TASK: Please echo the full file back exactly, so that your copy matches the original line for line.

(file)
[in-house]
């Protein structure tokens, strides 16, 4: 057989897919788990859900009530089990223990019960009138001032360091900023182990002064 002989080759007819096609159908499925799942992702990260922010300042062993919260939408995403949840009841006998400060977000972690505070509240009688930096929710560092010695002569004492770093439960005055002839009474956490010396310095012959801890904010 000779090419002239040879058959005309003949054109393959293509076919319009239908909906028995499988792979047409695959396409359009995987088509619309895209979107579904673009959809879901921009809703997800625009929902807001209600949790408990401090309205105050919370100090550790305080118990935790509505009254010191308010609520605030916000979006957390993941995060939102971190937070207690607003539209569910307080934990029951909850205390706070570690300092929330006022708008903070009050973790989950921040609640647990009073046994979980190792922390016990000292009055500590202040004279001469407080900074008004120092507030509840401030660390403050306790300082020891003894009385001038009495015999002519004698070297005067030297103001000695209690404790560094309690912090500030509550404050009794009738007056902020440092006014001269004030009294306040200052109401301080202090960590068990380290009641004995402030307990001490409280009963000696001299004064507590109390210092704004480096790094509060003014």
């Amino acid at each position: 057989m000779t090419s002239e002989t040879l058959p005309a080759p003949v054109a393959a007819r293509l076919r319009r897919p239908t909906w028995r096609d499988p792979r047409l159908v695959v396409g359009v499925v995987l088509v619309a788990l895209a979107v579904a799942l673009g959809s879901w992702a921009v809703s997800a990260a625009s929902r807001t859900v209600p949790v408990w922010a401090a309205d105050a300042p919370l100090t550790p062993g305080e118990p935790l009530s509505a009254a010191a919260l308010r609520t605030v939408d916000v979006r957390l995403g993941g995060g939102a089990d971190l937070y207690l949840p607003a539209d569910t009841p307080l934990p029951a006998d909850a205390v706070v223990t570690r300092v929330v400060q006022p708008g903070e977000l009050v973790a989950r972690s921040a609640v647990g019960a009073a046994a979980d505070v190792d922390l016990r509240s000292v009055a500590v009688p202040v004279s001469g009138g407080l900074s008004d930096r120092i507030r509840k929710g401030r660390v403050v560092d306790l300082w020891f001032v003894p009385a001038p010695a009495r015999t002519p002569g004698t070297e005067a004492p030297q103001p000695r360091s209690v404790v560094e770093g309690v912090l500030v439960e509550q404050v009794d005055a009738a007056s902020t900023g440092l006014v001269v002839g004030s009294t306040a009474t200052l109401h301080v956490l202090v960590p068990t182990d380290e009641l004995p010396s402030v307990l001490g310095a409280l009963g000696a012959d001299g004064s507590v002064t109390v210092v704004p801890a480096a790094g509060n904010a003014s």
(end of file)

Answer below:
[in-house]
């Protein structure tokens, strides 16, 4: 057989897919788990859900009530089990223990019960009138001032360091900023182990002064 002989080759007819096609159908499925799942992702990260922010300042062993919260939408995403949840009841006998400060977000972690505070509240009688930096929710560092010695002569004492770093439960005055002839009474956490010396310095012959801890904010 000779090419002239040879058959005309003949054109393959293509076919319009239908909906028995499988792979047409695959396409359009995987088509619309895209979107579904673009959809879901921009809703997800625009929902807001209600949790408990401090309205105050919370100090550790305080118990935790509505009254010191308010609520605030916000979006957390993941995060939102971190937070207690607003539209569910307080934990029951909850205390706070570690300092929330006022708008903070009050973790989950921040609640647990009073046994979980190792922390016990000292009055500590202040004279001469407080900074008004120092507030509840401030660390403050306790300082020891003894009385001038009495015999002519004698070297005067030297103001000695209690404790560094309690912090500030509550404050009794009738007056902020440092006014001269004030009294306040200052109401301080202090960590068990380290009641004995402030307990001490409280009963000696001299004064507590109390210092704004480096790094509060003014």
């Amino acid at each position: 057989m000779t090419s002239e002989t040879l058959p005309a080759p003949v054109a393959a007819r293509l076919r319009r897919p239908t909906w028995r096609d499988p792979r047409l159908v695959v396409g359009v499925v995987l088509v619309a788990l895209a979107v579904a799942l673009g959809s879901w992702a921009v809703s997800a990260a625009s929902r807001t859900v209600p949790v408990w922010a401090a309205d105050a300042p919370l100090t550790p062993g305080e118990p935790l009530s509505a009254a010191a919260l308010r609520t605030v939408d916000v979006r957390l995403g993941g995060g939102a089990d971190l937070y207690l949840p607003a539209d569910t009841p307080l934990p029951a006998d909850a205390v706070v223990t570690r300092v929330v400060q006022p708008g903070e977000l009050v973790a989950r972690s921040a609640v647990g019960a009073a046994a979980d505070v190792d922390l016990r509240s000292v009055a500590v009688p202040v004279s001469g009138g407080l900074s008004d930096r120092i507030r509840k929710g401030r660390v403050v560092d306790l300082w020891f001032v003894p009385a001038p010695a009495r015999t002519p002569g004698t070297e005067a004492p030297q103001p000695r360091s209690v404790v560094e770093g309690v912090l500030v439960e509550q404050v009794d005055a009738a007056s902020t900023g440092l006014v001269v002839g004030s009294t306040a009474t200052l109401h301080v956490l202090v960590p068990t182990d380290e009641l004995p010396s402030v307990l001490g310095a409280l009963g000696a012959d001299g004064s507590v002064t109390v210092v704004p801890a480096a790094g509060n904010a003014s």